Mere yards from one of the busiest pedestrian thoroughfares at Emory, and just steps from the DUC terraces, lies a treasure obscured by holly and time. It’s the Sesquicentennial Time Capsule.
On December 10, 1986, immediately after the Sesquicentennial Convocation in Glenn Memorial, a procession wended its way across the campus to the relatively new Dobbs University Center, whose terraces are visible in the photo below. The site from which this photo is taken is the location of the time capsule.
Here you see the holly bush that has grown up over the time capsule.
And here is another view, courtesy of Bob Hamilton in Campus Life.
Once the procession had made its way to the “grassy knoll” in front of the DUC, a crowd gathered around Dooley, present for the burial of something other than himself into the gaping hole prepared for the ceremony. A time capsule planned for the 150th anniversary of Emory’s founding was filled with 150 items, including cans of Classic Coke, Cherry Coke, and Diet Coke. (The controversy over New Coke had recently filled the newspapers–clippings from which were also included in the time capsule.) A commission appointed by President Jim Laney to review the university’s investments with regard to South Africa’s apartheid struggle had recently issued its report; a copy was placed in the time capsule. President Laney had delivered an attention-getting speech at Harvard titled “The Education of the Heart.” Into the capsule. Someone thought to include a copy of a Chem 141 exam and a videotape of a Rathskellar performance (but not technology to play it on). A tee shirt from the local watering hole, P.J. Haley’s, was included; the time capsule already has outlasted the pub. Emory’s first intercollegiate basketball team had played its first away game days before, losing to NYU; a team photograph, signed by all the players, went into the time capsule.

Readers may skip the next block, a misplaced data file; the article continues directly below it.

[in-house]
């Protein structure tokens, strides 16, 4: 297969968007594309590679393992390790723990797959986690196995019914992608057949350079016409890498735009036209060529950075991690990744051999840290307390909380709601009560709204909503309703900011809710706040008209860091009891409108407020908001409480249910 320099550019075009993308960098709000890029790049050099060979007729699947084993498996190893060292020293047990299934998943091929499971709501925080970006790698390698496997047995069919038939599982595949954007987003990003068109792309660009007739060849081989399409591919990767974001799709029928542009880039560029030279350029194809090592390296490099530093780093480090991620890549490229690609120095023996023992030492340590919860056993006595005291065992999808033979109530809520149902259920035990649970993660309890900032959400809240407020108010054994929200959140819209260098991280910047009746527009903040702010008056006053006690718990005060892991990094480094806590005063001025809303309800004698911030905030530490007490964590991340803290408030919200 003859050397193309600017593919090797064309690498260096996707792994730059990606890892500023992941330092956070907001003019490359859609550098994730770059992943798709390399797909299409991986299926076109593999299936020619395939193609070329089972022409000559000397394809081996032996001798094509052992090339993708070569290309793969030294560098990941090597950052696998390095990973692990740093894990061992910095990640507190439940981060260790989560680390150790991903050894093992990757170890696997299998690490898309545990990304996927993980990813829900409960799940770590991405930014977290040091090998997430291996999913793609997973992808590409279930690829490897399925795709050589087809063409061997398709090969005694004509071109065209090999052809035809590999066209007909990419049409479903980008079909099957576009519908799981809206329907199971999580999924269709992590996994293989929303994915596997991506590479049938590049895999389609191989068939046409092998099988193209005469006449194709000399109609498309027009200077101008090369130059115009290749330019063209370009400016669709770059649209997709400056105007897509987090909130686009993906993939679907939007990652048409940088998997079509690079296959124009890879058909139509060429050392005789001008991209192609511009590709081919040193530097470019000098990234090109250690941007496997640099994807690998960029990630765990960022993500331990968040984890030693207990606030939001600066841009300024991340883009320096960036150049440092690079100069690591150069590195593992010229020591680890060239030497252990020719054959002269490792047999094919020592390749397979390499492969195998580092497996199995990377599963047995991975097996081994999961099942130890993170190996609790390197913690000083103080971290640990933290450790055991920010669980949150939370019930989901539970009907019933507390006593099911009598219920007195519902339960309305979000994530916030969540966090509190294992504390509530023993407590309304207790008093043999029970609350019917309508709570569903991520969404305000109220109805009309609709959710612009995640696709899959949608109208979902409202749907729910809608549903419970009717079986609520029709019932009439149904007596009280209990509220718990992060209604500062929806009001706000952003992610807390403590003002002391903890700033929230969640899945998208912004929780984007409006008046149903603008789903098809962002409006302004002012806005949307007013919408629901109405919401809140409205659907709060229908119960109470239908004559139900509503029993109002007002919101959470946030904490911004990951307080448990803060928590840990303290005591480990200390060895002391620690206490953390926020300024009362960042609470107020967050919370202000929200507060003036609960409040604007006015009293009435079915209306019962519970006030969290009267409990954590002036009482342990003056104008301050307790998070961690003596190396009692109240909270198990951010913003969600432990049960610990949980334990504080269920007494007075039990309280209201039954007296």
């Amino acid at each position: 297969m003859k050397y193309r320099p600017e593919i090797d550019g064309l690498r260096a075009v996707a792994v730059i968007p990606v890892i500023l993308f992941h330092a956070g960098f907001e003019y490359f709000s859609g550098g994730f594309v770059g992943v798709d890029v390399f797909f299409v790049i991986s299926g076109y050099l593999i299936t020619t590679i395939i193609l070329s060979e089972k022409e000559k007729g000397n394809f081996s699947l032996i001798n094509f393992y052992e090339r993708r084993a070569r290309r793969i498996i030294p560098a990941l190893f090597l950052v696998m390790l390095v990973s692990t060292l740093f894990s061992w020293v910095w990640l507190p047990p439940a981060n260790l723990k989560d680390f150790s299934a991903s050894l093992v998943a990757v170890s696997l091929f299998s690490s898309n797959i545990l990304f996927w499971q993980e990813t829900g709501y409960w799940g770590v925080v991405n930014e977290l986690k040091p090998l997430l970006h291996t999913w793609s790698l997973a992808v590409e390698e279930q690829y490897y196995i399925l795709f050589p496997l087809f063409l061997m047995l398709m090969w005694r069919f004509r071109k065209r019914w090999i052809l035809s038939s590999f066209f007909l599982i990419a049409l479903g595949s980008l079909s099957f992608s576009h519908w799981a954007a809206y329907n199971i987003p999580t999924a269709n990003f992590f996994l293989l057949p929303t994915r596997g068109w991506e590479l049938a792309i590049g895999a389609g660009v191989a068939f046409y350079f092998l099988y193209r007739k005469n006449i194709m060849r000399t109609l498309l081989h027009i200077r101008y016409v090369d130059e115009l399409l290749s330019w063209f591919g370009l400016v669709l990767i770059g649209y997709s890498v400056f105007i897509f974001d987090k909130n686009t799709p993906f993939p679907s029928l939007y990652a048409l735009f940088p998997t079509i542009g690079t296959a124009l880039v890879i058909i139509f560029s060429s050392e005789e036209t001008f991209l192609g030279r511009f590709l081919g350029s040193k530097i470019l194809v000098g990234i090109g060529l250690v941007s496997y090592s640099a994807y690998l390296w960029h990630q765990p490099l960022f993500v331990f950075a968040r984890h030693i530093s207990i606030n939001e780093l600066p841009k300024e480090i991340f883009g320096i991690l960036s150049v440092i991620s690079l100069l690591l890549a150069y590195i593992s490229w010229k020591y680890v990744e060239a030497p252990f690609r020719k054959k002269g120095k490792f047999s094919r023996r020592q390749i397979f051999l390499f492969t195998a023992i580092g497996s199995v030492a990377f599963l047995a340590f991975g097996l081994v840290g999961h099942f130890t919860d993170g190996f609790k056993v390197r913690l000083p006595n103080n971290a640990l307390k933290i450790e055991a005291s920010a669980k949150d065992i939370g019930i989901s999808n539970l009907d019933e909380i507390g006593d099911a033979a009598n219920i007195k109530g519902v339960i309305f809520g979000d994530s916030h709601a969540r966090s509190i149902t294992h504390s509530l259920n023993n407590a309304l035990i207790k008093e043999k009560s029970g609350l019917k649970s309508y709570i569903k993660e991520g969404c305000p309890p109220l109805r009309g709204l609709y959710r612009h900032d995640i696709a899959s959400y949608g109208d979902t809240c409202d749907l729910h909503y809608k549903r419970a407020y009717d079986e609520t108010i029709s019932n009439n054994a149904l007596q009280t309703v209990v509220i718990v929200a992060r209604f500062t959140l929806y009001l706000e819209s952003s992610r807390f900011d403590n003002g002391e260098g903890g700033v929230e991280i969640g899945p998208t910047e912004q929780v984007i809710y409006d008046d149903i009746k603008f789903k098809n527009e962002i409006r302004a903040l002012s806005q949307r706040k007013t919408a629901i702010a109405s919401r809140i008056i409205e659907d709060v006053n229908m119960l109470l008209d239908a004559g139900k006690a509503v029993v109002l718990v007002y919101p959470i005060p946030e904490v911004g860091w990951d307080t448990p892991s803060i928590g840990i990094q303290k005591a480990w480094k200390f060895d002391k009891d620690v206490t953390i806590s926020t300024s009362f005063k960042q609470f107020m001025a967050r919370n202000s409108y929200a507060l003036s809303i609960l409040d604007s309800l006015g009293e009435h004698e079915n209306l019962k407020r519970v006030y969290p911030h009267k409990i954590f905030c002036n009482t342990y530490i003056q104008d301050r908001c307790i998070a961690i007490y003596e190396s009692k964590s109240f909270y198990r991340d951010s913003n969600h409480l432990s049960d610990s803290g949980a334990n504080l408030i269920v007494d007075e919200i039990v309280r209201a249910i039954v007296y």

And then the things was buried, to be dug up in fifty years.
Within a couple of decades, however, a little holly bush soon grew up to hide the marker indicating the time capsule’s location.
If you know where to look, you can find it–though you may have to scrape away leaves, pine straw, and dirt to read the plaque.
Here it is, photo inverted to make the text readable.
Sesquicentennial Time Capsule
buried here on December 10, 1986
to be opened in 50 years on
Emory’s 200th Anniversary
I hope to be present at the opening!
Meanwhile, there’s a plan afoot to raze the DUC and rebuild a magnificent new university center in its place. Let’s be sure to work around that time capsule.